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Science

IVF pioneer wins Nobel Medicine Prize

The 2010 Nobel Prize for Physiology or Medicine has been won by British physiologist, Robert Edwards for his work in the field of in vitro fertilization.

A close up of an embryo being fertilized

Without Robert Edwards, this might never have happened

In a statement released on Monday, the Nobel Assembly at the Swedish Karolinska Institute said the contributions of Britain's Robert Edwards represented "a milestone in the development of modern medicine."

Edwards first started working on human fertilization in 1968, since which time the practice has touched, changed and given birth to millions of lives.

"His achievements have made it possible to treat infertility, a medical condition afflicting a large proportion of humanity including more than 10 percent of all couples worldwide," the statement continued.

Edwards, himself born in 1925, began his scientific career studying plants but quickly came to realize he was more interested in animal reproduction, a field which ultimately led to his co-founding one of the first IVF clinics in the world.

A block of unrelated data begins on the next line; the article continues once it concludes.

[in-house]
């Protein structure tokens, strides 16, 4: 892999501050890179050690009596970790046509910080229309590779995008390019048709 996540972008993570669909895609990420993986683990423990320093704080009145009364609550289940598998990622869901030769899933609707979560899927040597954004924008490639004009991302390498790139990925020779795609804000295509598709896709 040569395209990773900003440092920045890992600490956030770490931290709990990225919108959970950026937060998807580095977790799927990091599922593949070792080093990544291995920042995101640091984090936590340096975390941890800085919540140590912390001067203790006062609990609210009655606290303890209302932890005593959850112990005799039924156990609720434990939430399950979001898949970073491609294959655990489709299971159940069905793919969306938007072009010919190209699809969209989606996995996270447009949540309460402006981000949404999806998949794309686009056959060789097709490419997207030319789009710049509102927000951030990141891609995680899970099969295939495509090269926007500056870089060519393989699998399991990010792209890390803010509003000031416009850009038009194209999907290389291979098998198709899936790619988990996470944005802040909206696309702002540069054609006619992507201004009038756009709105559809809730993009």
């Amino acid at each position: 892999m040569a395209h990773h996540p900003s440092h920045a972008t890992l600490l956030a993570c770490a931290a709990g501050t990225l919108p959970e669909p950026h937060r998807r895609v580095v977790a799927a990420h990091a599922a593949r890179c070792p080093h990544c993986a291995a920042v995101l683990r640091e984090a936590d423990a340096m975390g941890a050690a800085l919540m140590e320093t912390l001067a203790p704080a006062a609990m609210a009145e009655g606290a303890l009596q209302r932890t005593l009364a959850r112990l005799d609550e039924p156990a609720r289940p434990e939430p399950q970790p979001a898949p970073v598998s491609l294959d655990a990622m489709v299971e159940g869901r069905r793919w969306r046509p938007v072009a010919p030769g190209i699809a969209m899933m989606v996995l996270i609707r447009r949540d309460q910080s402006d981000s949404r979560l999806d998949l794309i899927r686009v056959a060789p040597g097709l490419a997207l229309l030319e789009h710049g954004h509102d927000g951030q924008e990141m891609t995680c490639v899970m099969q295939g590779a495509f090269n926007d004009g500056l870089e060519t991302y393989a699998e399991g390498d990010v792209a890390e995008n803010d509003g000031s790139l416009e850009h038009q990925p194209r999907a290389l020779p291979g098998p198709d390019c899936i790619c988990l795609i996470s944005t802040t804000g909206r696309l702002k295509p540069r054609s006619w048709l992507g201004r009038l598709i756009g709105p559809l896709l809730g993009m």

He worked closely with the gynecologist Patrick Steptoe, who died in 1988, and between them they battled through the opposition from churches, governments, the media and fellow scientists to prove the merit in what they were doing.

That proof came in 1978, when Louise Brown, the first test tube baby was born. Their pioneering efforts not only spawned generations of IVF babies but also laid the groundwork for pre-implantation genetic diagnosis which allows scientists to test embryos for defects before they are implanted into the mother's womb.

Author: Tamsin Walker (Reuters/dpa)
Editor: Chuck Penfold

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